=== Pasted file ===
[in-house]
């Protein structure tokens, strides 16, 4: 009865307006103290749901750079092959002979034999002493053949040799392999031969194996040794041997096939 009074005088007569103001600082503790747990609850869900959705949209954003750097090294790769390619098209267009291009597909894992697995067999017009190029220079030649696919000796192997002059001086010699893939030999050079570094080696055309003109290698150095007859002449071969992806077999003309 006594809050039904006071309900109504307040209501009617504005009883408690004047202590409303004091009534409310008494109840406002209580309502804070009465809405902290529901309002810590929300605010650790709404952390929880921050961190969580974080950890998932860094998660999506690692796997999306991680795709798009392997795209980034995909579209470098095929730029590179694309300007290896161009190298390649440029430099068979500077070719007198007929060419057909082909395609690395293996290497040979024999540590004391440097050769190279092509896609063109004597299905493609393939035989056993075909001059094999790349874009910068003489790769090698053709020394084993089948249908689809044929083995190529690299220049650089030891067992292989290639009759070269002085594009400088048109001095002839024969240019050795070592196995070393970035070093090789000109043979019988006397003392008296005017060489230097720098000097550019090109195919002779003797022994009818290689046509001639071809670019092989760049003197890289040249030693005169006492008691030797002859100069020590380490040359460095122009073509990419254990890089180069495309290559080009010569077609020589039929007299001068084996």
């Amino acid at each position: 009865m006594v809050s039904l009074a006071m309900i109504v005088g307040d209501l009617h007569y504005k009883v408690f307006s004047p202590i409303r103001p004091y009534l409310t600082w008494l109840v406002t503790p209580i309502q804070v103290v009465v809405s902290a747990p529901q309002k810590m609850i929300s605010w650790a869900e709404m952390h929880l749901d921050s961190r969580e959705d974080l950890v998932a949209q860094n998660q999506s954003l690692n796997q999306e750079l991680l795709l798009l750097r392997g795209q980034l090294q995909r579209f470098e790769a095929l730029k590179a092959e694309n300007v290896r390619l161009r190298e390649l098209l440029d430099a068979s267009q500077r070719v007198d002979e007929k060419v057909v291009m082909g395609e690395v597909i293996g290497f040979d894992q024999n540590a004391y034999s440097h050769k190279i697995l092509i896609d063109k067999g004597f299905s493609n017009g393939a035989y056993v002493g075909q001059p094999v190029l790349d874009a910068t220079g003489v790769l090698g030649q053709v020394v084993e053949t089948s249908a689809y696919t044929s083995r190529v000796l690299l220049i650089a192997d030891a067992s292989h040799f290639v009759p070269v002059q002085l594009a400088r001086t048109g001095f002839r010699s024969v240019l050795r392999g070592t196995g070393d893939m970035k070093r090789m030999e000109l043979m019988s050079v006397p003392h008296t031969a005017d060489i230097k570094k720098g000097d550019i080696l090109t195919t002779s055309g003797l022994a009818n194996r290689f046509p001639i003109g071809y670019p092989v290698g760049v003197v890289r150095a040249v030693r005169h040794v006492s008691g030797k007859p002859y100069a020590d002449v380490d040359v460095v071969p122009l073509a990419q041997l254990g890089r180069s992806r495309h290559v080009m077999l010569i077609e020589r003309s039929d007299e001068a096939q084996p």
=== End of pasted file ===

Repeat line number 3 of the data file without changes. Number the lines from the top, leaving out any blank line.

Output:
């Amino acid at each position: 009865m006594v809050s039904l009074a006071m309900i109504v005088g307040d209501l009617h007569y504005k009883v408690f307006s004047p202590i409303r103001p004091y009534l409310t600082w008494l109840v406002t503790p209580i309502q804070v103290v009465v809405s902290a747990p529901q309002k810590m609850i929300s605010w650790a869900e709404m952390h929880l749901d921050s961190r969580e959705d974080l950890v998932a949209q860094n998660q999506s954003l690692n796997q999306e750079l991680l795709l798009l750097r392997g795209q980034l090294q995909r579209f470098e790769a095929l730029k590179a092959e694309n300007v290896r390619l161009r190298e390649l098209l440029d430099a068979s267009q500077r070719v007198d002979e007929k060419v057909v291009m082909g395609e690395v597909i293996g290497f040979d894992q024999n540590a004391y034999s440097h050769k190279i697995l092509i896609d063109k067999g004597f299905s493609n017009g393939a035989y056993v002493g075909q001059p094999v190029l790349d874009a910068t220079g003489v790769l090698g030649q053709v020394v084993e053949t089948s249908a689809y696919t044929s083995r190529v000796l690299l220049i650089a192997d030891a067992s292989h040799f290639v009759p070269v002059q002085l594009a400088r001086t048109g001095f002839r010699s024969v240019l050795r392999g070592t196995g070393d893939m970035k070093r090789m030999e000109l043979m019988s050079v006397p003392h008296t031969a005017d060489i230097k570094k720098g000097d550019i080696l090109t195919t002779s055309g003797l022994a009818n194996r290689f046509p001639i003109g071809y670019p092989v290698g760049v003197v890289r150095a040249v030693r005169h040794v006492s008691g030797k007859p002859y100069a020590d002449v380490d040359v460095v071969p122009l073509a990419q041997l254990g890089r180069s992806r495309h290559v080009m077999l010569i077609e020589r003309s039929d007299e001068a096939q084996p």